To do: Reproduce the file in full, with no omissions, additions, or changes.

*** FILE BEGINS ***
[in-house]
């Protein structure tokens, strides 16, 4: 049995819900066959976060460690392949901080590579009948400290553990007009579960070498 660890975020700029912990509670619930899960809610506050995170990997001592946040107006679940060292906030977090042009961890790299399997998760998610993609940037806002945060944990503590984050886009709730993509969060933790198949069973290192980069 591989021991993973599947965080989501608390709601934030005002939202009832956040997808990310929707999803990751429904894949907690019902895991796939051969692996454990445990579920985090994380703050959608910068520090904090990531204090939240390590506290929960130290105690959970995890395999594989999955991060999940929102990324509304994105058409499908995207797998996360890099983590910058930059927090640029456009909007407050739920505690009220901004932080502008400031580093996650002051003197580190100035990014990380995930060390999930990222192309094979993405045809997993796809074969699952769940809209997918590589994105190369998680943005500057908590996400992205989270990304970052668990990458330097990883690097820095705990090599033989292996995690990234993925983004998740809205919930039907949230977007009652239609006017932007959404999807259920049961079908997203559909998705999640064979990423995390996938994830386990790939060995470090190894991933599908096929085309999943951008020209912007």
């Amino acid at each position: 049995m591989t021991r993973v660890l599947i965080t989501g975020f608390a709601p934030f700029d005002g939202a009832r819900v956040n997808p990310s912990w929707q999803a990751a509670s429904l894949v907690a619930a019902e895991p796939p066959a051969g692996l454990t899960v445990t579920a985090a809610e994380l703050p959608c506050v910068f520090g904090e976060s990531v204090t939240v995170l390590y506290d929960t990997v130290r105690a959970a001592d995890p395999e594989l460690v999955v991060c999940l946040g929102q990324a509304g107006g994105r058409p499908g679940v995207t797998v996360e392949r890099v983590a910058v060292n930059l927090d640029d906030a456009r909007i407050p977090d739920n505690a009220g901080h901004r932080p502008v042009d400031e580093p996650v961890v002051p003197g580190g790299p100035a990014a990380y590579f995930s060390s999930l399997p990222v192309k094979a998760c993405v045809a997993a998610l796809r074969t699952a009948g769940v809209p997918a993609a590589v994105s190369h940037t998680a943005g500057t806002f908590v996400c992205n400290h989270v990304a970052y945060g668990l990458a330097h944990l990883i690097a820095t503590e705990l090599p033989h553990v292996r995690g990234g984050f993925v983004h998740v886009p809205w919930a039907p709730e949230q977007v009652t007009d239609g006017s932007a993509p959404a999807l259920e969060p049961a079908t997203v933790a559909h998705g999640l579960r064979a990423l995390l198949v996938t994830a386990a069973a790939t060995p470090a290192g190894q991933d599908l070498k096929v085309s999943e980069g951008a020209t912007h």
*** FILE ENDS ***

[in-house]
């Protein structure tokens, strides 16, 4: 049995819900066959976060460690392949901080590579009948400290553990007009579960070498 660890975020700029912990509670619930899960809610506050995170990997001592946040107006679940060292906030977090042009961890790299399997998760998610993609940037806002945060944990503590984050886009709730993509969060933790198949069973290192980069 591989021991993973599947965080989501608390709601934030005002939202009832956040997808990310929707999803990751429904894949907690019902895991796939051969692996454990445990579920985090994380703050959608910068520090904090990531204090939240390590506290929960130290105690959970995890395999594989999955991060999940929102990324509304994105058409499908995207797998996360890099983590910058930059927090640029456009909007407050739920505690009220901004932080502008400031580093996650002051003197580190100035990014990380995930060390999930990222192309094979993405045809997993796809074969699952769940809209997918590589994105190369998680943005500057908590996400992205989270990304970052668990990458330097990883690097820095705990090599033989292996995690990234993925983004998740809205919930039907949230977007009652239609006017932007959404999807259920049961079908997203559909998705999640064979990423995390996938994830386990790939060995470090190894991933599908096929085309999943951008020209912007």
């Amino acid at each position: 049995m591989t021991r993973v660890l599947i965080t989501g975020f608390a709601p934030f700029d005002g939202a009832r819900v956040n997808p990310s912990w929707q999803a990751a509670s429904l894949v907690a619930a019902e895991p796939p066959a051969g692996l454990t899960v445990t579920a985090a809610e994380l703050p959608c506050v910068f520090g904090e976060s990531v204090t939240v995170l390590y506290d929960t990997v130290r105690a959970a001592d995890p395999e594989l460690v999955v991060c999940l946040g929102q990324a509304g107006g994105r058409p499908g679940v995207t797998v996360e392949r890099v983590a910058v060292n930059l927090d640029d906030a456009r909007i407050p977090d739920n505690a009220g901080h901004r932080p502008v042009d400031e580093p996650v961890v002051p003197g580190g790299p100035a990014a990380y590579f995930s060390s999930l399997p990222v192309k094979a998760c993405v045809a997993a998610l796809r074969t699952a009948g769940v809209p997918a993609a590589v994105s190369h940037t998680a943005g500057t806002f908590v996400c992205n400290h989270v990304a970052y945060g668990l990458a330097h944990l990883i690097a820095t503590e705990l090599p033989h553990v292996r995690g990234g984050f993925v983004h998740v886009p809205w919930a039907p709730e949230q977007v009652t007009d239609g006017s932007a993509p959404a999807l259920e969060p049961a079908t997203v933790a559909h998705g999640l579960r064979a990423l995390l198949v996938t994830a386990a069973a790939t060995p470090a290192g190894q991933d599908l070498k096929v085309s999943e980069g951008a020209t912007h």